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Biology of Melanocytes at a Glance
  • Melanoblasts
    • derive from the neural crest. Their migration/survival in the epidermis is influenced by numerous factors.
  • Melanocytes
    • populate the epidermis, hair follicle, eye, cochlea, and meninges.
    • synthesize melanin, an indole derivative of 3,4 di-hydroxy-phenylalanine (DOPA) that is stored in melanosomes.
    • are influenced by endocrine, paracrine, and autocrine factors and by ultraviolet (UV) irradiation.
  • Melanosomes
    • display four maturation stages.
    • contain structural matrix proteins, melanogenic enzymes, pH-maintaining proteins, and free-radical scavengers.
    • are transported to melanocyte dendrite tips and transferred to epidermal keratinocytes.
    • in skin, absorb UV radiation and protect against photodamage.

Melanocytes are pigment-producing cells that originate from the dorsal portions of the closing neural tube in vertebrate embryos1 (eFig. 72-0.1). They derive from pluripotent neural crest cells that differentiate into numerous cell lineages including neurons, glia, smooth muscle, craniofacial bone, cartiledge, and melanocytes.2,3 Progenitor melanoblasts migrate dorsolaterally between the mesodermal and ectodermal layers to reach their final destinations in the hair follicles and the skin as well as inner ear cochlea, choroids, ciliary body, and iris.2,4 Pigment-producing cells can be found in fetal epidermis as early as the 50th day of gestation.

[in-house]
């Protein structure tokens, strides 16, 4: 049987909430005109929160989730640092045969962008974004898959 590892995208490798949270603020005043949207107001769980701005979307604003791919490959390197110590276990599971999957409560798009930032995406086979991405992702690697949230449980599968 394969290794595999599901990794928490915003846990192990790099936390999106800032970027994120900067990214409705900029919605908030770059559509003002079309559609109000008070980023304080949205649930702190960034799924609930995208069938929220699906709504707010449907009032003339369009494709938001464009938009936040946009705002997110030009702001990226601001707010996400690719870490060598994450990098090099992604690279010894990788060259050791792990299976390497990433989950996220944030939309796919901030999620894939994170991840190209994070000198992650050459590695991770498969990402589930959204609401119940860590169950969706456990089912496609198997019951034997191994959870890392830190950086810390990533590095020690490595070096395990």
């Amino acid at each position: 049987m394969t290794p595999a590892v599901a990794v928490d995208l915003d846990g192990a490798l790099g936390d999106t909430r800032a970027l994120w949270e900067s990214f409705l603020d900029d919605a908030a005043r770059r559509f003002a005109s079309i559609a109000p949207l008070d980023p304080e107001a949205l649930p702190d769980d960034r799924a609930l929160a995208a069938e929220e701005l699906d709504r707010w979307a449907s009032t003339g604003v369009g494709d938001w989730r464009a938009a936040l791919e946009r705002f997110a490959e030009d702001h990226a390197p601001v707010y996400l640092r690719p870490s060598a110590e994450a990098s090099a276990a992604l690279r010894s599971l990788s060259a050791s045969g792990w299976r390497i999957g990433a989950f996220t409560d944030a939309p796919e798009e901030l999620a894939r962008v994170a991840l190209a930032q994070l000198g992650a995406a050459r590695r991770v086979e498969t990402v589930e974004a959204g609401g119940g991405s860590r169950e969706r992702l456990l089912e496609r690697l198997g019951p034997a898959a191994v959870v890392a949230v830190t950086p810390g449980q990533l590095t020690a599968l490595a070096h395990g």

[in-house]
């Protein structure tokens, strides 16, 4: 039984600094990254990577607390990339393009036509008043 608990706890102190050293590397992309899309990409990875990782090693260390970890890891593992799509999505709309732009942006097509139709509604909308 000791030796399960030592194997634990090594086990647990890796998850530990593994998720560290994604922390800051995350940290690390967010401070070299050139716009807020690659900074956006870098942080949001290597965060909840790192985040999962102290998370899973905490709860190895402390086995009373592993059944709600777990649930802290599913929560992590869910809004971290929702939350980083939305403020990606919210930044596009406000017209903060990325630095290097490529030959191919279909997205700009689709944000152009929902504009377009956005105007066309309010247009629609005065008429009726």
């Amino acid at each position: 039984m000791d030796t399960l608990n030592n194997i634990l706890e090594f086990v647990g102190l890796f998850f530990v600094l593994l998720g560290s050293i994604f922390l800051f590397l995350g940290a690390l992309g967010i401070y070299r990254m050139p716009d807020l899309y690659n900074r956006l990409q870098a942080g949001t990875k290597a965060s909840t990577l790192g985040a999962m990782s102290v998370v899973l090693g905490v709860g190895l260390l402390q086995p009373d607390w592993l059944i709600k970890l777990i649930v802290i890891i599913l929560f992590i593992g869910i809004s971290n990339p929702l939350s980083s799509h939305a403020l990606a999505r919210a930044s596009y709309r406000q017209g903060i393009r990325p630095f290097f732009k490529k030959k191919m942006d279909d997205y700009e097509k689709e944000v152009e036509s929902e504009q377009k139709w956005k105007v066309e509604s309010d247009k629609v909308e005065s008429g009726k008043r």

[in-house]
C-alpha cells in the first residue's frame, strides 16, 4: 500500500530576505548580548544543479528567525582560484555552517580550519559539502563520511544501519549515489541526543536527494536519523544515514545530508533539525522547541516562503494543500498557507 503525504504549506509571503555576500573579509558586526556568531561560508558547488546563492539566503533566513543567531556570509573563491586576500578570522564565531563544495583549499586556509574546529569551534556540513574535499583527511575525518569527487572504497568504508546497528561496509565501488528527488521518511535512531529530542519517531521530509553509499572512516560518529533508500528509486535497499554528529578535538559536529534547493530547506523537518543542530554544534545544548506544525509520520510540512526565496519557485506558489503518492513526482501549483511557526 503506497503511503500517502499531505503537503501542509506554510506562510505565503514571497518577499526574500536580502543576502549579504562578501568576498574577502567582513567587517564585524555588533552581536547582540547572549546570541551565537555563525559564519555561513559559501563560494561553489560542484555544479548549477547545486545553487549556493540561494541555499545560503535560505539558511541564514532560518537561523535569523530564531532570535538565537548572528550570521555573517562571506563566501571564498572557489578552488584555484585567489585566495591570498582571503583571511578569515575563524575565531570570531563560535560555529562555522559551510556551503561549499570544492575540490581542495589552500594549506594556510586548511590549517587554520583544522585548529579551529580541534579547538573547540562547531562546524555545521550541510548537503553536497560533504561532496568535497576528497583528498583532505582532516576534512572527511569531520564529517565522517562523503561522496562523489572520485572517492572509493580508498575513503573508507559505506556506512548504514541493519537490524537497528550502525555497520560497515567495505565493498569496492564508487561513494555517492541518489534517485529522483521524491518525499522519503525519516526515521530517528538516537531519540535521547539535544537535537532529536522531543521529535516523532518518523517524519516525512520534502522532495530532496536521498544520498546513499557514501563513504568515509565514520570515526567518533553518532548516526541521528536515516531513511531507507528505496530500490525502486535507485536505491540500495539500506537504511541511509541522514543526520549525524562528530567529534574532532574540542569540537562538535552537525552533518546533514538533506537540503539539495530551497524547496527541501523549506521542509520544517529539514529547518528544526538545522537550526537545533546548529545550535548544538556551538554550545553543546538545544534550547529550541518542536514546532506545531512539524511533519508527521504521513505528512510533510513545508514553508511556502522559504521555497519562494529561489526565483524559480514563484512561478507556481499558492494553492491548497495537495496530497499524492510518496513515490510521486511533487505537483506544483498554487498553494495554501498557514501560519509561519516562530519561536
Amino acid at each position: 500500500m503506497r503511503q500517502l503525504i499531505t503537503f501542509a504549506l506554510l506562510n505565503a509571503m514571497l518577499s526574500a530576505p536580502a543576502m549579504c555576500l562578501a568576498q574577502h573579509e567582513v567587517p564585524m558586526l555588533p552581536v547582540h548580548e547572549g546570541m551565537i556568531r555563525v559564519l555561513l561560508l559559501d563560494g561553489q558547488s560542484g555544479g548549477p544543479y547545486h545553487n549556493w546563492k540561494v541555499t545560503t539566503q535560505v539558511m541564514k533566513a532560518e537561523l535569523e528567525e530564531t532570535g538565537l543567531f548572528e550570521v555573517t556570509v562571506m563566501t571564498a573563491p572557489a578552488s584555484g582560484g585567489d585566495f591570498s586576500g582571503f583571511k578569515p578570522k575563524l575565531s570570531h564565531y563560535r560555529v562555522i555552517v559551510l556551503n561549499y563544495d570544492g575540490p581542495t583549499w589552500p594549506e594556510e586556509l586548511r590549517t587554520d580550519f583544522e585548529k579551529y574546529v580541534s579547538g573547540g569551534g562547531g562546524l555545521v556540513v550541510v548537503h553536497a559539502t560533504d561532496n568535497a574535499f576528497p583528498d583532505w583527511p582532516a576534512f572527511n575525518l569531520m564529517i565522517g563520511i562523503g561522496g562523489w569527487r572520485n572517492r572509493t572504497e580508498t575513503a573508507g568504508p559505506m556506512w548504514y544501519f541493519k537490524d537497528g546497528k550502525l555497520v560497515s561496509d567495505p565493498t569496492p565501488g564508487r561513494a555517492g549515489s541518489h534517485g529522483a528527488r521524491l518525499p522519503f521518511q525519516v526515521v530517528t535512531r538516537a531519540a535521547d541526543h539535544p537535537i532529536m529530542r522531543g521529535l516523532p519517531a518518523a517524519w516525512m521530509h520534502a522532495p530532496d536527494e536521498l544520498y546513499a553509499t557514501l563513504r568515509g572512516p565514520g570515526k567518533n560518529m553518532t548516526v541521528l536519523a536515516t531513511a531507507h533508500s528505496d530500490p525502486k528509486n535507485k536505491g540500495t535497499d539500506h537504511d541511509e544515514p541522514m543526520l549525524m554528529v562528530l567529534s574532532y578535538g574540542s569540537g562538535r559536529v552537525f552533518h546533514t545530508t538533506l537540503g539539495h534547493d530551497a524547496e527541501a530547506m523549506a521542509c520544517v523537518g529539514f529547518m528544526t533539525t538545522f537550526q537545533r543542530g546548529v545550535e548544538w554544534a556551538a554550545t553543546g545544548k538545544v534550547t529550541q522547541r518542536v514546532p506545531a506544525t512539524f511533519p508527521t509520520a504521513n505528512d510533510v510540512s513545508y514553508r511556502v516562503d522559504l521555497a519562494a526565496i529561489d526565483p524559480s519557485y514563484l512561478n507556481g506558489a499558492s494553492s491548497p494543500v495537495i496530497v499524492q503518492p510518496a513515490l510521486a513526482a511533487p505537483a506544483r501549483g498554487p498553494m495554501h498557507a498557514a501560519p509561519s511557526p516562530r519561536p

eFigure 72-0.1

Migration of melanoblast precursors. Migrating melanoblasts in an E11.5 transgenic mouse embryo expressing the Lac Z reporter gene under the control of the melanocyte-specific Dct (DOPAchrome tautomerase) promoter. The melanoblasts are visualized by staining for β-galactosidase. (Used with permission from Ian Jackson and Alison Wilkie, Medical Research Council, Human Genetics Unit, Western General Hospital, Edinburgh, Scotland.)

Melanoblast migration and differentiation into melanocytes are influenced by a number of signaling molecules produced by neighboring cells. These include Wnt, endothelin (ET)-3, bone morphogenetic proteins (BMPs), steel factor (SF) (stem cell factor, c-Kit ligand), and hepatocyte growth factor (HGF/scatter factor).510 By interacting with their specific cell surface receptors, these molecules induce intracellular and intranuclear signaling to influence gene transcription and protein synthesis. Genetic defects in some of these molecules are associated with human genetic diseases: ETs (Waardenburg syndrome and Hirschsprung disease) and c-Kit and stell factor with piebaldism. Detailed discussion of each signaling molecule is available online.


image Wnt is expressed in the dorsal neural tube during neural crest cell migration and directs the maturation of pluripotent neural crest cells into melanoblasts.

image The Wnt family is composed of 16 different secreted glycoproteins. They bind and activate Frizzled, a transmembrane heptahelical G protein-linked receptor,11 and induce the accumulation of β-catenin (eFig. 72-0.2A). Under baseline conditions, when Wnt does not bind Frizzled, cytosolic β-catenin is complexed with the enzyme glycogen synthase kinase 3β (GSK3β) that induces rapid ubiquitin-mediated degradation of β-catenin by cellular proteosomes. Binding of Wnt to its receptor Frizzled inhibits GSK3β activity, leading to β-catenin accumulation in the cytosol followed by its translocation to the ...

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